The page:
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English Name: styrax, storesin
Pharmaceutical Name: Styrax
Medica Category: Orifice-Opening Herbs
Properties: Su He Xiang enters the Heart and Spleen channels; it is acrid in nature and warm in temperature.
The Chinese Herb Su Hu Xiang is the dried, crystalized resin of the oriental sweetgum tree (Liquidambar orientalis Mill.) that has been ground down into powder for use as medicine.
Su He Xiang opens the orifices and disperses turbidity and (phlegm) stagnation. Aromatic in nature, it is effective for use with stroke patients who experience sudden unconsciousness from cold-type bi zheng (“cold disorder”).
Su He Xiang dispels phlegm to address chest or abdominal coldness and pain (with phlegm stagnation) and feelings of tightness/stifling sensations. It has been made into pills that primarily for angina pectoris and coronary artery disorders.
An Xi Xiang (Benzoinum) is similar to Su He Xiang, but derived from a different species (L. tokenensis). It is similar in strength and actions to Su He Xiang (in that it also opens orifices and treats loss of consciousness), but is not as warm. Additionally, it invigorates Blood and is used in formula to treat various forms of pain that arise from qi and blood stagnation: pain from trauma, Bi pain, and chest and abdominal pain, and postpartum coma.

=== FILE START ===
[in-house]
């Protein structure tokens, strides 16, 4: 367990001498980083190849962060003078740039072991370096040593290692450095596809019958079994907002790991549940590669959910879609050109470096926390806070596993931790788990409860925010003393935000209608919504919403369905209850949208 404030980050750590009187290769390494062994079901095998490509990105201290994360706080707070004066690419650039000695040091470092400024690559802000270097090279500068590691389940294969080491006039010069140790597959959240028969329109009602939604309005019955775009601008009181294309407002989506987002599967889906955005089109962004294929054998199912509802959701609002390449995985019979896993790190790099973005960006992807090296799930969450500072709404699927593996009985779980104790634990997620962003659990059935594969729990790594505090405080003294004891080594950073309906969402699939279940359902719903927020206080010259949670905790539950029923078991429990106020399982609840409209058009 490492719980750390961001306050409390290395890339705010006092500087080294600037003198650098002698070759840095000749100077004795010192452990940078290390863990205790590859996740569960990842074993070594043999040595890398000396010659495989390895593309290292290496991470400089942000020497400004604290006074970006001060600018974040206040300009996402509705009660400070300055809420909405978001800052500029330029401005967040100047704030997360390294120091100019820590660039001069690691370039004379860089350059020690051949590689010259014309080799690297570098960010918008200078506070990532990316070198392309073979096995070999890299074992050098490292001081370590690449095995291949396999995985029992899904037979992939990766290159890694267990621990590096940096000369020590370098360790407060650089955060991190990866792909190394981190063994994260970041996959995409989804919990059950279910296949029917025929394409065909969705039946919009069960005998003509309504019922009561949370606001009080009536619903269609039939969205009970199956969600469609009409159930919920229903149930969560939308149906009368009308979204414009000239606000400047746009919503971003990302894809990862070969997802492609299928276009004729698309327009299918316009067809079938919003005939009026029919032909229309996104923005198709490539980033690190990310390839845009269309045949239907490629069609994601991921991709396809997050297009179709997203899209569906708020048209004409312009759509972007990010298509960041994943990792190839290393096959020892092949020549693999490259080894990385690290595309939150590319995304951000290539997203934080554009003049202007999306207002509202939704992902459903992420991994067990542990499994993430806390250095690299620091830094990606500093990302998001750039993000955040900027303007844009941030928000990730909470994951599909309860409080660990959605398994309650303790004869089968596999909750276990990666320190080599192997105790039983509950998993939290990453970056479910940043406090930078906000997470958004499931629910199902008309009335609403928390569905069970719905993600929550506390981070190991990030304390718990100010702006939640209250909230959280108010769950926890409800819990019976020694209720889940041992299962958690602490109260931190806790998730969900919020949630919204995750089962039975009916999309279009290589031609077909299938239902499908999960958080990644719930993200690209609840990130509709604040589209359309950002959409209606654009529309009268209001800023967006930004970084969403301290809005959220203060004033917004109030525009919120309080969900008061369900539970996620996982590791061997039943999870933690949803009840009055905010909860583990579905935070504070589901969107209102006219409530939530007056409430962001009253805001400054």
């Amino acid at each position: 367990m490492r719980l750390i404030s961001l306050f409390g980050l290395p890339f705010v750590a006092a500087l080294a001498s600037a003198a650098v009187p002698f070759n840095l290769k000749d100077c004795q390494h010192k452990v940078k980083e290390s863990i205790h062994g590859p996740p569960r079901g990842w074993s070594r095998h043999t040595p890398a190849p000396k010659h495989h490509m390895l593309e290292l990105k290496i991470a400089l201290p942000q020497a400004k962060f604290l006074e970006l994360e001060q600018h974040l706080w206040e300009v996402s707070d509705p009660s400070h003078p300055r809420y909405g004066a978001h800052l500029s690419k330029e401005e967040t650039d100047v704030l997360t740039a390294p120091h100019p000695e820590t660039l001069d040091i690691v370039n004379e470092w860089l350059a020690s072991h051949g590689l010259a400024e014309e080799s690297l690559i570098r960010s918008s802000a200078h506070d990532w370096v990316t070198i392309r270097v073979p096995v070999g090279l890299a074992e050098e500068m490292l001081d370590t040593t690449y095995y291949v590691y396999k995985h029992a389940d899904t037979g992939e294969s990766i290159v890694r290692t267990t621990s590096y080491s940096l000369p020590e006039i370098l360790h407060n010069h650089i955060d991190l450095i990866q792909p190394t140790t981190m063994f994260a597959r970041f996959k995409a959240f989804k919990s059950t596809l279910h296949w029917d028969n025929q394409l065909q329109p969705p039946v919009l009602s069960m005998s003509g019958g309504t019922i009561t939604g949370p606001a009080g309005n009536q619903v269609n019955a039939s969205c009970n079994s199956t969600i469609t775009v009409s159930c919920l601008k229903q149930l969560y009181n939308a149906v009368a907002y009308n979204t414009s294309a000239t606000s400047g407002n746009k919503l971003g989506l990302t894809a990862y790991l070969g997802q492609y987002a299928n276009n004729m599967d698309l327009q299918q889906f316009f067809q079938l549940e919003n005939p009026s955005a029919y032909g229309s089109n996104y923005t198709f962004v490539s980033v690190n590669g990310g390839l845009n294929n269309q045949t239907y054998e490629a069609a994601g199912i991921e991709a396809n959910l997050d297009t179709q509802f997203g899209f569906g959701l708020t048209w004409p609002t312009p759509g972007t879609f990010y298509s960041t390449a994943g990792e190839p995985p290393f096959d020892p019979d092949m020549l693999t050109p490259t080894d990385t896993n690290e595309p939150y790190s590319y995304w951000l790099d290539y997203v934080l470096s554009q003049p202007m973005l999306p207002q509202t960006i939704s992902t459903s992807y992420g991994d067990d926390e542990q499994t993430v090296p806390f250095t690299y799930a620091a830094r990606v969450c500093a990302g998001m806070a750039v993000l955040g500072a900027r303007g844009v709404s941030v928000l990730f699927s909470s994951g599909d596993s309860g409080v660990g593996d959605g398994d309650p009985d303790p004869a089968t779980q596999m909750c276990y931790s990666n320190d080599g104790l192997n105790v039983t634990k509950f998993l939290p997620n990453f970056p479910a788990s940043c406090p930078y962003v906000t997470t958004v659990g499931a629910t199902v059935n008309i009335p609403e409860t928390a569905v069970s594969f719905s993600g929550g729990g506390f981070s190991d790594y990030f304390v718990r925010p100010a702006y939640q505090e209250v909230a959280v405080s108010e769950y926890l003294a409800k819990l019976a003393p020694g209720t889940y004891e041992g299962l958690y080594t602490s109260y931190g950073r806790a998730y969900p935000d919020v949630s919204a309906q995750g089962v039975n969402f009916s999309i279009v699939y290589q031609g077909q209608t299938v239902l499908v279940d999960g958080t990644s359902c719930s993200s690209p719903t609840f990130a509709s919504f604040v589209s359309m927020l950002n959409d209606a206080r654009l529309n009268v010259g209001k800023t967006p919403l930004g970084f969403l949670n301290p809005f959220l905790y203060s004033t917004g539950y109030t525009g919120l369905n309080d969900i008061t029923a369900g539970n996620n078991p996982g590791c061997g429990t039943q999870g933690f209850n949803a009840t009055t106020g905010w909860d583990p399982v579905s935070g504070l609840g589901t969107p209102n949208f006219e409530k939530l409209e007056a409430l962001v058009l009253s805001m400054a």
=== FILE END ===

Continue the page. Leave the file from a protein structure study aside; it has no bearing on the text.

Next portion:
Contraindicated in bi zheng (“closed disorder”) caused by heat or deficiency.
This herb has antiplatelet action and should be used with caution for those taking anticoagulants (e.g. heparin, warfarin (Coumadin), and enoxaparin (Lovenox)) or antiplatelet medications (e.g. aspirin, dipyridamole (Persantine), and clopidogrel (Plavix)).
According to TCM theory (and knowledge gained from practical experience), a few things need to be said generally about the use of orifice-opening herbs in situations of loss-of-consciousness:
All of this is to say that discussion of this substance’s use in restoring consciousness is intended to be educational. Their practical use is complex/nuanced; furthermore, the situations for the use of these herbs are often serious and/or life-threatening and should therefore be left to trained TCM healthcare practitioners. See Chen and Chen, pp. 815-7 for a more complete discussion on this topic.